Although you may spend a lot of time crafting this to be just right, only about 30% of the effort you should go into the email should go your email body text. It’s important, but perhaps not as important as subject lines and from/reply address as examined below.
Also, be wary of writing your email copy in Google Docs. Google Docs are dangerous because marketers sometimes forget to include the all-important subject lines, header text, and from/reply addresses, that are crucial elements to your email’s success. I’ve made this mistake before, and it can lead to someone else adding these into your email on your behalf or a last minute scramble.
Step 2: Include images
Nowadays many email designs include big images directly above above the email body text. I like this style, and I suggest that if you have a big image to use on your email, this is a good way to include it.
Product screenshots can be great visualizations of your new feature. Consider using a real-life version rather than a flat 2D command-shift-4.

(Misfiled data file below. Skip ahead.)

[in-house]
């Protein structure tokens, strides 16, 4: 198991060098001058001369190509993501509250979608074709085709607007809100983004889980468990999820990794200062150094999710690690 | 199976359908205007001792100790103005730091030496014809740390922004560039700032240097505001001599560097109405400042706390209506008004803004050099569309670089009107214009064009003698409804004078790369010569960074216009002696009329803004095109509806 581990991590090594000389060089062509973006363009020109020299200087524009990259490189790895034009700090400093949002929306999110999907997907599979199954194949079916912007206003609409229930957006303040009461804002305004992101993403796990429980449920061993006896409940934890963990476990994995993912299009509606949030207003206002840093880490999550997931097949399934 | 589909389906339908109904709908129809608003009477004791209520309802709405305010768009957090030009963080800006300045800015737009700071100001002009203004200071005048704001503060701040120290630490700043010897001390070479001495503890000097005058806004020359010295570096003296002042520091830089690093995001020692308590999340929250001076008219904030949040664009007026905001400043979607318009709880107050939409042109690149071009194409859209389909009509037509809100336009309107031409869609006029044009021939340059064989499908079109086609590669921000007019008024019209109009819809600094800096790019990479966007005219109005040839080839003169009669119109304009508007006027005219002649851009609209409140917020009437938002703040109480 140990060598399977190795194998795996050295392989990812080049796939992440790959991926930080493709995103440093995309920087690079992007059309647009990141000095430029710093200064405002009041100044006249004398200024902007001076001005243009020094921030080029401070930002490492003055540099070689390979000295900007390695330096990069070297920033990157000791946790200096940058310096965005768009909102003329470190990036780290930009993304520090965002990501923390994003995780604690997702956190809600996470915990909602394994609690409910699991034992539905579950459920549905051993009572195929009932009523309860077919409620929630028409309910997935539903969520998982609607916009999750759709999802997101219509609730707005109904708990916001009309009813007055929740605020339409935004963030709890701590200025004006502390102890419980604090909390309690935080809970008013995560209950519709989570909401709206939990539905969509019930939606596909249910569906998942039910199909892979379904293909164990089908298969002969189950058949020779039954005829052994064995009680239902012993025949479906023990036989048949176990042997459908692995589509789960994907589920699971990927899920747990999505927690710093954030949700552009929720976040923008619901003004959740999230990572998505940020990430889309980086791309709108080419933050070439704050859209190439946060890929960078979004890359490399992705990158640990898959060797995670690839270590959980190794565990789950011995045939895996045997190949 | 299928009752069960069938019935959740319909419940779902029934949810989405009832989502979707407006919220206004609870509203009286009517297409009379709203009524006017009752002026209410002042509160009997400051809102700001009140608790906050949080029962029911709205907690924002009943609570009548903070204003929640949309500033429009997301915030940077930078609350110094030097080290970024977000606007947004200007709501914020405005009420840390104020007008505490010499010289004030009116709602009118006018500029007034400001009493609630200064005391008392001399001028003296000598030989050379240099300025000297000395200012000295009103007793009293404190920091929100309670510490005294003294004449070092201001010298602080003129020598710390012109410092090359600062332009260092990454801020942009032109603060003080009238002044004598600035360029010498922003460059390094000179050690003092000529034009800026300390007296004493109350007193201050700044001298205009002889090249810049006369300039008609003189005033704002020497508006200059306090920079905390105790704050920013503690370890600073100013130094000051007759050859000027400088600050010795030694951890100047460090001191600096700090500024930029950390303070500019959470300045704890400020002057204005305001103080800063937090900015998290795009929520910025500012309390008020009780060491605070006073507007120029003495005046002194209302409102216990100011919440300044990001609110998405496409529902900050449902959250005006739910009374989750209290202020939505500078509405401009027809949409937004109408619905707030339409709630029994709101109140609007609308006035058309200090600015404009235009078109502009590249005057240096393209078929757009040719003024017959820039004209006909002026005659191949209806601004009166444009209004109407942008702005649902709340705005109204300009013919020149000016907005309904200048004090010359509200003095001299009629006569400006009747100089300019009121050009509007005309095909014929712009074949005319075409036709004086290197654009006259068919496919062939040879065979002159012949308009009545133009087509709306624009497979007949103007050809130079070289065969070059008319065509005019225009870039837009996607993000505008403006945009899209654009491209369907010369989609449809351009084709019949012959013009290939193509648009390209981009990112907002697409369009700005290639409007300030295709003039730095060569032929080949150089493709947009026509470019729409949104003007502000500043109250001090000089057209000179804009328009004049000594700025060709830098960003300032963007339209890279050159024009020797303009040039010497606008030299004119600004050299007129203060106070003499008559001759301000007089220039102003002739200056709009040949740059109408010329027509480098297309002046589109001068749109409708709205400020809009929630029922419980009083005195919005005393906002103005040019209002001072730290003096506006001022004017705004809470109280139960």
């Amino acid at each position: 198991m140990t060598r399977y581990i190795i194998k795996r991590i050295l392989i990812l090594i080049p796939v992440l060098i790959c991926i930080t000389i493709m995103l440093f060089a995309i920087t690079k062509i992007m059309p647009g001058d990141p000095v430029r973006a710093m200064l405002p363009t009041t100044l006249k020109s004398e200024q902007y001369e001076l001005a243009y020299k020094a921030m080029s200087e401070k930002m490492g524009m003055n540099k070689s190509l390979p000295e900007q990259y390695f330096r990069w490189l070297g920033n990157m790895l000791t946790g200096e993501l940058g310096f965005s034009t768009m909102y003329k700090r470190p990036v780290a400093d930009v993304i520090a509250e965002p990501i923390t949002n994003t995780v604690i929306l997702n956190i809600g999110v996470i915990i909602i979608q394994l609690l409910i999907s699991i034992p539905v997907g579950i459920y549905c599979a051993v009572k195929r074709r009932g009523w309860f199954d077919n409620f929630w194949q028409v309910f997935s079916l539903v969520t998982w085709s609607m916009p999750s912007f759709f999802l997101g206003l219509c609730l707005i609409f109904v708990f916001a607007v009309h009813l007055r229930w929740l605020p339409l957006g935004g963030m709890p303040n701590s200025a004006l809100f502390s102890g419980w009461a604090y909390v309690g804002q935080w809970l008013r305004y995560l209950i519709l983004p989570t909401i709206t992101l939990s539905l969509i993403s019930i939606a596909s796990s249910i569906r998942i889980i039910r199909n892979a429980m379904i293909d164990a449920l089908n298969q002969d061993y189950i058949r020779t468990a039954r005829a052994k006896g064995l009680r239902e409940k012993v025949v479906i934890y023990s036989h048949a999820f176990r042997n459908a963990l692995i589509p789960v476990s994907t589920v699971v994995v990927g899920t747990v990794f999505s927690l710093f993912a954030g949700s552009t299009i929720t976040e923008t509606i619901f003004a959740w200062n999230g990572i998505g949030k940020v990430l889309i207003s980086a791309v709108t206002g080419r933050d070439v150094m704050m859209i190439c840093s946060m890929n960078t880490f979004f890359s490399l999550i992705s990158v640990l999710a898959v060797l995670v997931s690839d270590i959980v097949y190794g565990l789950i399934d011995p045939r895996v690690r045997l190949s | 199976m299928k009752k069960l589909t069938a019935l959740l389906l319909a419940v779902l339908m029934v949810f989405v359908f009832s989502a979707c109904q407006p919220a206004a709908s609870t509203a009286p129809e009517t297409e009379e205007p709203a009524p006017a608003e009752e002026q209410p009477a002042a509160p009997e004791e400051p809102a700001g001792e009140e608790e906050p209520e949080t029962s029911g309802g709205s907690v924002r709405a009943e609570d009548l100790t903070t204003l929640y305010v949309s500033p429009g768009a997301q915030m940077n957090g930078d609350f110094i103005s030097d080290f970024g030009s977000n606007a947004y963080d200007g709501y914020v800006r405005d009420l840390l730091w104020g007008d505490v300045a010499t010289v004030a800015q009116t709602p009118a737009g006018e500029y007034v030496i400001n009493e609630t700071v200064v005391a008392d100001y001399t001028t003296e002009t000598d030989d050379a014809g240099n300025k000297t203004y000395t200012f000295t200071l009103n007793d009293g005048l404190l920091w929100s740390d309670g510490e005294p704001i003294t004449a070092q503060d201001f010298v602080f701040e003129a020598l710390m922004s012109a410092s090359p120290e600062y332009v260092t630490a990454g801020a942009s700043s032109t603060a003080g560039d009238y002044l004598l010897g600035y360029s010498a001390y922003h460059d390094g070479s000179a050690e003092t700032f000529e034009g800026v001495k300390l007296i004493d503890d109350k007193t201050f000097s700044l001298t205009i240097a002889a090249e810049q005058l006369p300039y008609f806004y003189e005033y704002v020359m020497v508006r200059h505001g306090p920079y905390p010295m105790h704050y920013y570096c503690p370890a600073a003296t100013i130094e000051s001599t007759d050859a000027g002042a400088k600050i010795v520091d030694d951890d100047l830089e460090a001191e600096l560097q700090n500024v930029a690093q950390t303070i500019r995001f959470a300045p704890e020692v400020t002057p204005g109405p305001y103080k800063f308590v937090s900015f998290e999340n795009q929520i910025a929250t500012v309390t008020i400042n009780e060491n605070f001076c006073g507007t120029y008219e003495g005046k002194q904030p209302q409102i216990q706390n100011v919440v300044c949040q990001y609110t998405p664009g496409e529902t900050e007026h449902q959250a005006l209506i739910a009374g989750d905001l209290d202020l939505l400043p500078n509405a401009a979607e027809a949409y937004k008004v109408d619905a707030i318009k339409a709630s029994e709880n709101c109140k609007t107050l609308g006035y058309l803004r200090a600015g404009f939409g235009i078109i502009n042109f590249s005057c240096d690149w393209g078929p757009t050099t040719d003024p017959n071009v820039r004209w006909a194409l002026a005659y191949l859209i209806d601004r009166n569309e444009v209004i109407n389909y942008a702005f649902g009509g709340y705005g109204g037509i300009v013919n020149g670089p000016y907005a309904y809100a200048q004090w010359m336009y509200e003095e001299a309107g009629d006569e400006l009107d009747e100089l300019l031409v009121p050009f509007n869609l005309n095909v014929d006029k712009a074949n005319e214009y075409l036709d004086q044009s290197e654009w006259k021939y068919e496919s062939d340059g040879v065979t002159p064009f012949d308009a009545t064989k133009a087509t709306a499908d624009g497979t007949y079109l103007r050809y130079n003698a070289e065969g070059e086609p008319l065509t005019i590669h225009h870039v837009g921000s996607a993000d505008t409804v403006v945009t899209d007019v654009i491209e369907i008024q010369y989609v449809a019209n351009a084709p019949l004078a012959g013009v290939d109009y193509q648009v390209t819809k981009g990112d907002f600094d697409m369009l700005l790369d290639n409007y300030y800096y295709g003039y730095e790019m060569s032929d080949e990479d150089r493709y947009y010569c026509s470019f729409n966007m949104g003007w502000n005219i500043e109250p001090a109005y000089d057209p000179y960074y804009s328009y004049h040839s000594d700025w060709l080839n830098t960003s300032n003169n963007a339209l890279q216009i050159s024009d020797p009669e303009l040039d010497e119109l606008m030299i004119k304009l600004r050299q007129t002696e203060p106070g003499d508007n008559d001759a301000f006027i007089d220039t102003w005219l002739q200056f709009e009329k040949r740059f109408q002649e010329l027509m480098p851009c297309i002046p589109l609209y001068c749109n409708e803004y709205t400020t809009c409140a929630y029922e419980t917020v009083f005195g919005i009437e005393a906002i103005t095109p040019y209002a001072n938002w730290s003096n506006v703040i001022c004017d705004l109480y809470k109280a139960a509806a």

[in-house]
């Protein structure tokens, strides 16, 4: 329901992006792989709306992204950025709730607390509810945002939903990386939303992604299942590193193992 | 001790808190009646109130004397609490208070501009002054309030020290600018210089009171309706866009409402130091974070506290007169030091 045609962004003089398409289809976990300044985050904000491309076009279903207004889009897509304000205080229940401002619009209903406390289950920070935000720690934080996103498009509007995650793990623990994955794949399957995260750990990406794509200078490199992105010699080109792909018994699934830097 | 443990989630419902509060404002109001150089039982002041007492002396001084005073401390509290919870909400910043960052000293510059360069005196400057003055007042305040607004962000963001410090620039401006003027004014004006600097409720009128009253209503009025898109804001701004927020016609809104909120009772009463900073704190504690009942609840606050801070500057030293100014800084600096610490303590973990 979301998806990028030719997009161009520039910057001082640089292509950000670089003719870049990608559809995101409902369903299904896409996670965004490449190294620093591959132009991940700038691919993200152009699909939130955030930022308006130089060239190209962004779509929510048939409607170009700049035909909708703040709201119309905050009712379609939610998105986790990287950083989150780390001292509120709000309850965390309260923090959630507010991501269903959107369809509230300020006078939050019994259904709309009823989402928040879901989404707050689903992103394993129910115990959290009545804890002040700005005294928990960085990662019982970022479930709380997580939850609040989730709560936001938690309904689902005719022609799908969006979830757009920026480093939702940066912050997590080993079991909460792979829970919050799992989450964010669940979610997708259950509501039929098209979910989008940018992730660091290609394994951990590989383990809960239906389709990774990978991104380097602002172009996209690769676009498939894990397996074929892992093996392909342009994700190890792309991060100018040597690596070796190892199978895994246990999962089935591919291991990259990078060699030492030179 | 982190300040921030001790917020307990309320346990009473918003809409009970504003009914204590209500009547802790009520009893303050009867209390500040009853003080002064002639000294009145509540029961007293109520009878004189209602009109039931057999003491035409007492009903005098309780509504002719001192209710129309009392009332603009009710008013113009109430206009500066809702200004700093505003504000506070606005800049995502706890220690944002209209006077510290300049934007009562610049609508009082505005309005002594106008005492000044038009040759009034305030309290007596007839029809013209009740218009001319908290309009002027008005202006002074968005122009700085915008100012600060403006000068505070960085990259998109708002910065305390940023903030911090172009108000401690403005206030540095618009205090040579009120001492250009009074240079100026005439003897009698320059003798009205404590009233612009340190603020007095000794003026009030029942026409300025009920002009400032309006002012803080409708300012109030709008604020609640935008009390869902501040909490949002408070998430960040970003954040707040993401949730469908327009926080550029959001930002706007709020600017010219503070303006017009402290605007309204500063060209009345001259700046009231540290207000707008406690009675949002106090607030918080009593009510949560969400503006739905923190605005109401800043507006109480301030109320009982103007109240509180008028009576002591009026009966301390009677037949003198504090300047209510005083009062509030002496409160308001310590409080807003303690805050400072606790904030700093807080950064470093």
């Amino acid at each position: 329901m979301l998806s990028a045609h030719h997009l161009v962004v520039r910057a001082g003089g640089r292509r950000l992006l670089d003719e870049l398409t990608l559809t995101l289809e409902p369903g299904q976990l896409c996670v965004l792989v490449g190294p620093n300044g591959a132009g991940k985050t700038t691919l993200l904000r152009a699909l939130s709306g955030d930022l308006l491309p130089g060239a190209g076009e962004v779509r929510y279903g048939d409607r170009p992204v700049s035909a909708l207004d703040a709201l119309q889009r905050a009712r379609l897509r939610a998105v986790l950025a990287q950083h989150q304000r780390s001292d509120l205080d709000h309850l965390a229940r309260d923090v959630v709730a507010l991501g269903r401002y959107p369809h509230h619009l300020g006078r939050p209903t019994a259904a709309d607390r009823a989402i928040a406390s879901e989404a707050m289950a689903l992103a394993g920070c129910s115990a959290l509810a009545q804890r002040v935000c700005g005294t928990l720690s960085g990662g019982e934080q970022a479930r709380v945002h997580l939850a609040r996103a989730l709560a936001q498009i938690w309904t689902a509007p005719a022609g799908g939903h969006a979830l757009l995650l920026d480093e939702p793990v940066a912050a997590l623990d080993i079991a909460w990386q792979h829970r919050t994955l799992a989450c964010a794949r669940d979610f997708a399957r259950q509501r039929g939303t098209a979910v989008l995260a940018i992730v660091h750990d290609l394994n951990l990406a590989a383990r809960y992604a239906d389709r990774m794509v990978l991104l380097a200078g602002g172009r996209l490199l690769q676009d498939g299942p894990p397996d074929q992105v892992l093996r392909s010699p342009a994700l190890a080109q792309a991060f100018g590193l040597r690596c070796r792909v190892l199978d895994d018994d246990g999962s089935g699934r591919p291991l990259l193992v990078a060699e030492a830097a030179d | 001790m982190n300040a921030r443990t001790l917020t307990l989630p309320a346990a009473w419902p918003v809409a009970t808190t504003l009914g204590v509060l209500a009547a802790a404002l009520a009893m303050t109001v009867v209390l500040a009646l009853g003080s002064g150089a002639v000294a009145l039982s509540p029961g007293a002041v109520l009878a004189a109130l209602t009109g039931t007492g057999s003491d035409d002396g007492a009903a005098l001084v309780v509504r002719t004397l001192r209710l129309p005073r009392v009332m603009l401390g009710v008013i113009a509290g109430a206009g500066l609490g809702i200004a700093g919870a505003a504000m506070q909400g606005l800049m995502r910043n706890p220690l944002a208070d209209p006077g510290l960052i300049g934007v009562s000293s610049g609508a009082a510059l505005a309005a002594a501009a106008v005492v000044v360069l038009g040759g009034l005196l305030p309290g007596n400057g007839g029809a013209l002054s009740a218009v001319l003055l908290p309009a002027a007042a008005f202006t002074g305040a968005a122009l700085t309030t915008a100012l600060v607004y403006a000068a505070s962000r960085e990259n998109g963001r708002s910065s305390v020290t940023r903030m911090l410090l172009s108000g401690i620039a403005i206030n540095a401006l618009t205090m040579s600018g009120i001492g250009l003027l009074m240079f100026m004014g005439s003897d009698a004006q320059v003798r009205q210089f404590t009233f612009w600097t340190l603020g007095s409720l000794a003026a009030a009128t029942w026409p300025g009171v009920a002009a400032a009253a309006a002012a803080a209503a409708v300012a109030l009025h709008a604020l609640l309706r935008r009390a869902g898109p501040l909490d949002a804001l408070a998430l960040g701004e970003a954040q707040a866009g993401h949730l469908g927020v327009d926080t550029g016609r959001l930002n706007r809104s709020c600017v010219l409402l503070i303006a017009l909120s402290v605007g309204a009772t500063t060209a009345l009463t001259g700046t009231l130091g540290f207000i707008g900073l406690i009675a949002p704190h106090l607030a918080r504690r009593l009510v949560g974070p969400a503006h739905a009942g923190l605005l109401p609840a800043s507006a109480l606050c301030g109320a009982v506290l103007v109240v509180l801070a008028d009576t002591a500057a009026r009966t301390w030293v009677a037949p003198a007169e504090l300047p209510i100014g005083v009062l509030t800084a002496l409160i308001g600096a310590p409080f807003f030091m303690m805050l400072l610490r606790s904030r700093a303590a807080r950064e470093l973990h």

For example, try a photo of a monitor with this product displayed like this:
It’s a good idea to link an image of your new product to the corresponding page in your product. Hopefully there’s a nice feature tutorial waiting for them there.
If a picture is worth a thousand words, a GIF must be worth at least 10k. GIFs can help you illustrate your value quicker by getting your user to their 'aha moment'.
Videos are great for a quick demo or use-case.
Best practice is to add an image of a video with the play button over it; just as you’d see it on Youtube before you click play. This encourages the viewer to click the video's play button, so you'll want to link them to a page that hosts the video—like your blog page.
Step 3: Tie it together
Product release emails often come from the team. Since it takes a team effort to build and release products, many companies sign product release emails from the team.
If it’s coming from your team, consider using a hand-drawn signature to add a nice personal touch.